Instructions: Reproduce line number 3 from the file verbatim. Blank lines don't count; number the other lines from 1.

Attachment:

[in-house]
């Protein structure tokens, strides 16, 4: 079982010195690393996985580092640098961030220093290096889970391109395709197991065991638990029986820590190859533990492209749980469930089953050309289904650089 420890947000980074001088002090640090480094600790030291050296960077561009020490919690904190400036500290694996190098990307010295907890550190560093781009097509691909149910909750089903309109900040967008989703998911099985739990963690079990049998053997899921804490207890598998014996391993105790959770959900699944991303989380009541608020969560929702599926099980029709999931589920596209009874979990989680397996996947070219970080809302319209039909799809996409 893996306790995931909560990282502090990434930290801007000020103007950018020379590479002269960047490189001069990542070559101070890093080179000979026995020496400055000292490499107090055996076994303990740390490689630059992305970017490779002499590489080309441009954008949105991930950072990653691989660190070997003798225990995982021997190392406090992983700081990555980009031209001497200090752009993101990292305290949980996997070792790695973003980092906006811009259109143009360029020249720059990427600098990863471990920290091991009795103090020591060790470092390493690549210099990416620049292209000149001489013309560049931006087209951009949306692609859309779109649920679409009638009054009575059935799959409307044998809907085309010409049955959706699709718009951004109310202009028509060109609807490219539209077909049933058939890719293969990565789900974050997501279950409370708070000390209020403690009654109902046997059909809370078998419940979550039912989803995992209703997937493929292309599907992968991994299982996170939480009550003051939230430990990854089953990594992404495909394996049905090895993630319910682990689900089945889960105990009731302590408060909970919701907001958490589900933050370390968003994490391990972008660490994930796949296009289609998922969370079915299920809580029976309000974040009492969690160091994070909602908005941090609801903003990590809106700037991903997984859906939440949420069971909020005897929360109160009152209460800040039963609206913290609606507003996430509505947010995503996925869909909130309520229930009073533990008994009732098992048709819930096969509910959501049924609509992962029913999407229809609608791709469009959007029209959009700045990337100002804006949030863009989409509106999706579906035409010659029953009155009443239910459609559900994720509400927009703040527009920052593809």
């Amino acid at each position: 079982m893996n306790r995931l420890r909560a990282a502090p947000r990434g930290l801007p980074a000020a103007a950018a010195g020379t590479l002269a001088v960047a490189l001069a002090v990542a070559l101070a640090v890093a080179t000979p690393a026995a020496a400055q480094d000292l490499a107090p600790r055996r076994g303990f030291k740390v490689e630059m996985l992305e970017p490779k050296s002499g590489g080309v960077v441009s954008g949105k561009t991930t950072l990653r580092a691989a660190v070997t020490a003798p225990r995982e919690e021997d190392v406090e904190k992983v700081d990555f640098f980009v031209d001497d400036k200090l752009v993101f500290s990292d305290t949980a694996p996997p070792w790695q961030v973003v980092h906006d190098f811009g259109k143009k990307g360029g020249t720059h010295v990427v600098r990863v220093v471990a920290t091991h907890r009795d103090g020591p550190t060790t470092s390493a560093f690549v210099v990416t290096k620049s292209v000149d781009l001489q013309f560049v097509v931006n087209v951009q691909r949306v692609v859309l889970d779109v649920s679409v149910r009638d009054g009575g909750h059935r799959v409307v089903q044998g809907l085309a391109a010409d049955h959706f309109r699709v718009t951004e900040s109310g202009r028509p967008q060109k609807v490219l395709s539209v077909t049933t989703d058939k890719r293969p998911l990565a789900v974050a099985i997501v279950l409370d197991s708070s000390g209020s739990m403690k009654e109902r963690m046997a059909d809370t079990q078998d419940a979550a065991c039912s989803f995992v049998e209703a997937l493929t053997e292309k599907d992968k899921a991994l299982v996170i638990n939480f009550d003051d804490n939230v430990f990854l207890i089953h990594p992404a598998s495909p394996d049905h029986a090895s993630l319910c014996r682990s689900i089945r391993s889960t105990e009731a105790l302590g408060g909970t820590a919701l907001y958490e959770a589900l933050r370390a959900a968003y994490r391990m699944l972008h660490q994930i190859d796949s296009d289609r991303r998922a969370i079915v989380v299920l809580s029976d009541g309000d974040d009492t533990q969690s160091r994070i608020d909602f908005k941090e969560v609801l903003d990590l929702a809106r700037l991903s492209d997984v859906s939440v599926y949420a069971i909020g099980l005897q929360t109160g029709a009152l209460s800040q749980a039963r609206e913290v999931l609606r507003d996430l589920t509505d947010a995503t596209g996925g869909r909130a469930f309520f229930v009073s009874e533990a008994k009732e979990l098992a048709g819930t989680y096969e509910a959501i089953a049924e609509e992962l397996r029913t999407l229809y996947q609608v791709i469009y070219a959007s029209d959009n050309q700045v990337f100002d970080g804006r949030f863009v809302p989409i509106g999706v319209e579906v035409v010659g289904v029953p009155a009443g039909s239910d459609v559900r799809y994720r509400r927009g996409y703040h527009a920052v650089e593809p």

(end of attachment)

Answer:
């Amino acid at each position: 079982m893996n306790r995931l420890r909560a990282a502090p947000r990434g930290l801007p980074a000020a103007a950018a010195g020379t590479l002269a001088v960047a490189l001069a002090v990542a070559l101070a640090v890093a080179t000979p690393a026995a020496a400055q480094d000292l490499a107090p600790r055996r076994g303990f030291k740390v490689e630059m996985l992305e970017p490779k050296s002499g590489g080309v960077v441009s954008g949105k561009t991930t950072l990653r580092a691989a660190v070997t020490a003798p225990r995982e919690e021997d190392v406090e904190k992983v700081d990555f640098f980009v031209d001497d400036k200090l752009v993101f500290s990292d305290t949980a694996p996997p070792w790695q961030v973003v980092h906006d190098f811009g259109k143009k990307g360029g020249t720059h010295v990427v600098r990863v220093v471990a920290t091991h907890r009795d103090g020591p550190t060790t470092s390493a560093f690549v210099v990416t290096k620049s292209v000149d781009l001489q013309f560049v097509v931006n087209v951009q691909r949306v692609v859309l889970d779109v649920s679409v149910r009638d009054g009575g909750h059935r799959v409307v089903q044998g809907l085309a391109a010409d049955h959706f309109r699709v718009t951004e900040s109310g202009r028509p967008q060109k609807v490219l395709s539209v077909t049933t989703d058939k890719r293969p998911l990565a789900v974050a099985i997501v279950l409370d197991s708070s000390g209020s739990m403690k009654e109902r963690m046997a059909d809370t079990q078998d419940a979550a065991c039912s989803f995992v049998e209703a997937l493929t053997e292309k599907d992968k899921a991994l299982v996170i638990n939480f009550d003051d804490n939230v430990f990854l207890i089953h990594p992404a598998s495909p394996d049905h029986a090895s993630l319910c014996r682990s689900i089945r391993s889960t105990e009731a105790l302590g408060g909970t820590a919701l907001y958490e959770a589900l933050r370390a959900a968003y994490r391990m699944l972008h660490q994930i190859d796949s296009d289609r991303r998922a969370i079915v989380v299920l809580s029976d009541g309000d974040d009492t533990q969690s160091r994070i608020d909602f908005k941090e969560v609801l903003d990590l929702a809106r700037l991903s492209d997984v859906s939440v599926y949420a069971i909020g099980l005897q929360t109160g029709a009152l209460s800040q749980a039963r609206e913290v999931l609606r507003d996430l589920t509505d947010a995503t596209g996925g869909r909130a469930f309520f229930v009073s009874e533990a008994k009732e979990l098992a048709g819930t989680y096969e509910a959501i089953a049924e609509e992962l397996r029913t999407l229809y996947q609608v791709i469009y070219a959007s029209d959009n050309q700045v990337f100002d970080g804006r949030f863009v809302p989409i509106g999706v319209e579906v035409v010659g289904v029953p009155a009443g039909s239910d459609v559900r799809y994720r509400r927009g996409y703040h527009a920052v650089e593809p």